Anyhow, it is true that it washes away the fats in the body and is great to drink after an oily meal. However, be forewarned that a) it's too strong for you and/or b) it's your first time drinking, you'll probably have to run to the toilet within a half hour. A cousin of mine lost a lot of weight drinking a cup of it every day. Supposedly, he lost his belly fat that way.

The bowl brick I buy can be found in a lot of Asian markets (Chinese in particular) but not all markets carry it. They used, but of late, I'm finding fewer carry it, favoring other brands or they're switching to the mini versions in the box. Either way, I've been told the best quality comes from Yunnan province.

Happy drinking to a healthier you!

#7 jpr54_

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Posted 17 August 2004 - 03:16 PM

there are many website locations to purchase puerh tea-including
www.pu-ehr.net
www.imperialtea.net
joanne

#8 swieton

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Posted 08 November 2006 - 07:56 AM

Is there such a thing as decaffeinated puerh tea? I have quit caffeine some time back, and am quite happy without it, but it makes it hard to enjoy my favorite kind of teas.

Also, can anyone recommend a way to purchase aged puerh teas online? I've been buying from Upton Tea, but I'm sure it's younger tea at those prices, and while much of it is very good, I'd like to try the other stuff.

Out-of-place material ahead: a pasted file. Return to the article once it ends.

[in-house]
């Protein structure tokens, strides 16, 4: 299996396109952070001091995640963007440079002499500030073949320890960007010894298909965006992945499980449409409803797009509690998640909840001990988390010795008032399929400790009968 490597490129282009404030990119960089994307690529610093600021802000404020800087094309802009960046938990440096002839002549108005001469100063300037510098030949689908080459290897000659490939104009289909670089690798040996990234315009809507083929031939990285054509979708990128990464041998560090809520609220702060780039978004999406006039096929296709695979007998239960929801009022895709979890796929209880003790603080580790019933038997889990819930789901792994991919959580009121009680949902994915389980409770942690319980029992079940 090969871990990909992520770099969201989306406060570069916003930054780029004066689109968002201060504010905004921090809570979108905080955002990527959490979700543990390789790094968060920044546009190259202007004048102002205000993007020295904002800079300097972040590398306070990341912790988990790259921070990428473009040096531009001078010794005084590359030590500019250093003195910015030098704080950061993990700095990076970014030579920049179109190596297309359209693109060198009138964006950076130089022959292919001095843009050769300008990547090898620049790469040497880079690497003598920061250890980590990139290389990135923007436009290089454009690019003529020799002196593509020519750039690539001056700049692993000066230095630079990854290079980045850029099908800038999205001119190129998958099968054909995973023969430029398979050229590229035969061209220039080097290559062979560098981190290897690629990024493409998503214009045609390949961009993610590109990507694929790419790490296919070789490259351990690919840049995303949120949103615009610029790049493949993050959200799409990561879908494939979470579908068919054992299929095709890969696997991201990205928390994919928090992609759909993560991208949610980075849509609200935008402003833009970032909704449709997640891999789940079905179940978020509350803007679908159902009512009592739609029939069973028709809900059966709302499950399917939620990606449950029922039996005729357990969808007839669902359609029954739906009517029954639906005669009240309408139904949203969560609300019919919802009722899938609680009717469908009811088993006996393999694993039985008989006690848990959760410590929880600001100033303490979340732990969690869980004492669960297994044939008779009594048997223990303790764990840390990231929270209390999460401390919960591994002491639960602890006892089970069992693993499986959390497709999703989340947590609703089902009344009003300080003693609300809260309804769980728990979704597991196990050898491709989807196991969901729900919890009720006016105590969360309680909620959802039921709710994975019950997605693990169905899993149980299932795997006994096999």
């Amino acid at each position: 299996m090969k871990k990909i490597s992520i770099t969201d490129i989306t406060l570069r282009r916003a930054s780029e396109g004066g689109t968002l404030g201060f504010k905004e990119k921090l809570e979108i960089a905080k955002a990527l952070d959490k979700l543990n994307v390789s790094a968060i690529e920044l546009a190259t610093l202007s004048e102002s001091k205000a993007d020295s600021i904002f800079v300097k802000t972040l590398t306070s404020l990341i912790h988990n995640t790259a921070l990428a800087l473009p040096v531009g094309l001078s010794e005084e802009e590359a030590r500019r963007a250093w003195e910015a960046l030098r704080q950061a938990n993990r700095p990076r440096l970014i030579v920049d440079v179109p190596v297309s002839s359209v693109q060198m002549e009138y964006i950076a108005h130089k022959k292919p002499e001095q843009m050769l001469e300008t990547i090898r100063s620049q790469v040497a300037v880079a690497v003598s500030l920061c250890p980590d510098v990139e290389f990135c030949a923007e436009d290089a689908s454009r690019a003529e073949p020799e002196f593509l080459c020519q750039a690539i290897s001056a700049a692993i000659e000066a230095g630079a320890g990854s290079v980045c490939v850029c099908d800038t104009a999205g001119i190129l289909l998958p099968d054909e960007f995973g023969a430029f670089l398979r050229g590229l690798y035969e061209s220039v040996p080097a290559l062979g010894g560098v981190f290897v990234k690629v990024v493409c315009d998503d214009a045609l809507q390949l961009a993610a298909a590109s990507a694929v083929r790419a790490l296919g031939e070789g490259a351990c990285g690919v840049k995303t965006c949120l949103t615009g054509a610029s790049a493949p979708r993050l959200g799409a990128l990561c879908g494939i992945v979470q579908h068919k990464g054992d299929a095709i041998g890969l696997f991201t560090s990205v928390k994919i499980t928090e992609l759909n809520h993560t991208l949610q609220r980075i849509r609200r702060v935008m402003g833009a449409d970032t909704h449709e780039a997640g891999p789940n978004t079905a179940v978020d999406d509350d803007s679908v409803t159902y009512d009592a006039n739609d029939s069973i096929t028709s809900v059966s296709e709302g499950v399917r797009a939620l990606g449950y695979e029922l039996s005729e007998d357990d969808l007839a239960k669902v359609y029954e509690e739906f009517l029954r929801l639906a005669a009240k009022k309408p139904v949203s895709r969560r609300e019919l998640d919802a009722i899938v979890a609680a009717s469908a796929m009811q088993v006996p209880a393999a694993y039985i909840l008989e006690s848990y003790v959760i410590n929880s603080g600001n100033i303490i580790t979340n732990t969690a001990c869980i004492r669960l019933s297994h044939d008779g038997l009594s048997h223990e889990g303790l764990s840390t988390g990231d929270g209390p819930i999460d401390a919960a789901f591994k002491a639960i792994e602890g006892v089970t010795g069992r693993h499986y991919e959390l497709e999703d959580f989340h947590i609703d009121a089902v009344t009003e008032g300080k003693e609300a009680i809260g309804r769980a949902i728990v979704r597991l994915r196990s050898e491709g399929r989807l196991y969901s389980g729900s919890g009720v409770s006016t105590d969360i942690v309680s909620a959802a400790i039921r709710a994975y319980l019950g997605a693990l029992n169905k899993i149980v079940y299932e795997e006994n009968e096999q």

Thanks!

-- Mike

#9 Peter Green

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Posted 08 November 2006 - 08:29 AM

Posted Image

I love these teas.

The first time I'd bought any was in Sipsawngpanna (or whatever the Chinese call it, I'll stick with the Lao name) back in 1998 and I was intrigued by the suppository look of these little Hershey Kisses of tea.

They did draw some odd questions from Customs when I came back through, but once I proved you couldn't mainline it, those were quelled.

I took the tea home, and carefully parsed out the pots of tea I could make from them. What I found was a tea that was fabulously dark, darker than anything my mother ever poured out for Hockey Night in Canada (with lots of milk and sugar, thank you) but when I drank it there was not the slightest hint of bitterness about it. Even better, my wife, who can't take tea or coffee after lunch without being up all night can drink this to her heart (or tummy's) content.

When I was back in Beijing a couple of years back, I found an excellent tea shop and immediately asked for pu erh. I was confronted with the question of suppositories or cakes? I ended up buying both. They weren't exactly cheap, but they provide a drink that is hard to compare to anything else for depth of colour and clarity of taste.